Equipment, speed, duration: there are plenty of things you have to keep in mind when working with timelapse photography. While there are a variety of tips and tricks for this innovative form of photography, by following a few simple steps you can bring your timelapse videos to a whole new dimension. Whether you’re trying to learn the basics or just looking for a few pointers, B&H provides several important considerations for shooting a timelapse in this helpful tutorial:
1. Have the Necessary Equipment
As with any photography project, before you can begin you have to sort out what gear you will require. First and foremost, you will need a camera (surprise, surprise), but it’s up to you the type of camera used. For instance, many video cameras now offer a timelapse mode. However, many photographers tend to use a DSLR camera. Other important equipment to you will need includes:
- an intervalometer: a device used to automatically trigger the camera’s shutter at a specific interval of time. It is used for precision timing for the duration of the timelapse. (Many cameras now have intervalometers built-in, so check your equipment before going out to purchase a new one.)
- a stable base: A stable base is essential to a great timelapse. You can use a tripod or monopod. For those feeling adventurous, try adding a more dynamic movement by utilizing motorized sliders and heads for precisely timed movements.
- variable neutral density filter: This allows you to shoot at a slower shutter speed to provide a more pleasing level of motion blur.
- high capacity memory card
2. Pick an Interval
Timelapse revolves around shooting intervals, and it can be very tricky to master. In order to create the perfect timelapse video, you need to think about two things: duration and speed.
Duration is the length of time you want the end product to last; and speed corresponds to how fast you want the playback on your video. For example, the tutorial video is playing back at 24 frames per seconds. Therefore, if you chose an interval of one frame per second, you would be compressing 24 seconds of realtime into one second of playback, while a longer interval (say one frame every five seconds) would change two minutes of time into one second of playback. In other words, the longer you space out your shots, the faster your timelapse will appear during playback, and the faster it will play through a given action.
3. Motion Blur
Shutter speed is a vital component in timelapse photography. The longer your shutter speed, the more motion blur you will have within the frame. While standard speeds and frame rates can create a more natural looking motion blur; it isn’t always enough. In fact, after you space out your frames and compress them for the timelapse, standard shutter speeds can often create a choppy stop motion style appearance. To avoid this, you need will need to increase your shutter speeds.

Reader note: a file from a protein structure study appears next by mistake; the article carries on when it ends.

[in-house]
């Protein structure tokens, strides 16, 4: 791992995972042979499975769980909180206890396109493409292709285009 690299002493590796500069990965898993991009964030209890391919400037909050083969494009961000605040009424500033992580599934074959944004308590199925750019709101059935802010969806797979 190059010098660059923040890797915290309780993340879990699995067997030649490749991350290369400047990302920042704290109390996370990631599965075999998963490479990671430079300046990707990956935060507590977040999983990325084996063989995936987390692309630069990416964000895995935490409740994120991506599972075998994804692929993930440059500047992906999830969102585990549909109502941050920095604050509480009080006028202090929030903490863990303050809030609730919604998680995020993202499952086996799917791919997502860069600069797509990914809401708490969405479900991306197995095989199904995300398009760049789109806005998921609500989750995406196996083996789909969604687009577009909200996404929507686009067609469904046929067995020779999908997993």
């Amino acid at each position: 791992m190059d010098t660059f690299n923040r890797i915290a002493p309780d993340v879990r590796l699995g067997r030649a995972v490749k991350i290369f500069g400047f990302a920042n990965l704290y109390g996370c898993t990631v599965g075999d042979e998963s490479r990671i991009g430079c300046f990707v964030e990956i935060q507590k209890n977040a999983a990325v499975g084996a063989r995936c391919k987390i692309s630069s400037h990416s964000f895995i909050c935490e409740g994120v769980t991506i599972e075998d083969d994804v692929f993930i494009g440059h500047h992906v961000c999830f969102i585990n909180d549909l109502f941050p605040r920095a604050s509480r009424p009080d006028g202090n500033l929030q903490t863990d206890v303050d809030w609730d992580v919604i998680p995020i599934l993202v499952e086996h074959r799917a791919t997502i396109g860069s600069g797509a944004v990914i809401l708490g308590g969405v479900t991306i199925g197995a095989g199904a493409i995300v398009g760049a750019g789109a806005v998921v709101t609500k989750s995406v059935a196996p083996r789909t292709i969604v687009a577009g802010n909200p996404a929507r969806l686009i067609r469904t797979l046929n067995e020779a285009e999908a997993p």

A good rule of thumb to follow is to drag the shutter. To use this technique, you choose a shutter speed half the duration of your frame rate. For instance, if you’re capturing one frame every four seconds, you want a shutter speed of two seconds. While dragging the shutter may not create the exact look you’re trying to achieve, it generally offers a great starting off point.
4. The Holy Grail Technique
Any timelapse that goes from either day-to-night or night-to-day is often called The Holy Grail, due to the beauty and difficulty of this technique. While there are several options you can use to try to capture this amazing timelapse style, Chase recommends using Aperture Priority Mode or the preferred Manual Mode method.
Aperture Priority Mode
With Aperture Priority Mode, you set the lens’s aperture and allow your camera to create a constant by automatically adjusting its own shutter speed. Typically, the wider the aperture used, the better; closed apertures require a very long exposure time to get adequate lighting for your frame.
While Aperture Priority Mode does provide more ease for the photographer, it also comes with plenty of drawbacks. Most importantly, the camera’s inability to perfectly adjust itself. For example, any new changes made in the frame lighting can cause the camera to drastically alter the exposure levels between frames. Depending upon the shutter speed used, it could end up creating a choppy looking playback with little (to no) motion blur.
Manual mode is typically more effective than Aperture Priority Mode. This method requires you to manually change the exposure during setup and use editing software for post production to smoothly adjust the exposure and remove any flicker. The downfall to this option is that it’s riskier (due to physically interacting with the camera) and requires more attention to achieve.
What other things should a beginning timelapse photographer consider?
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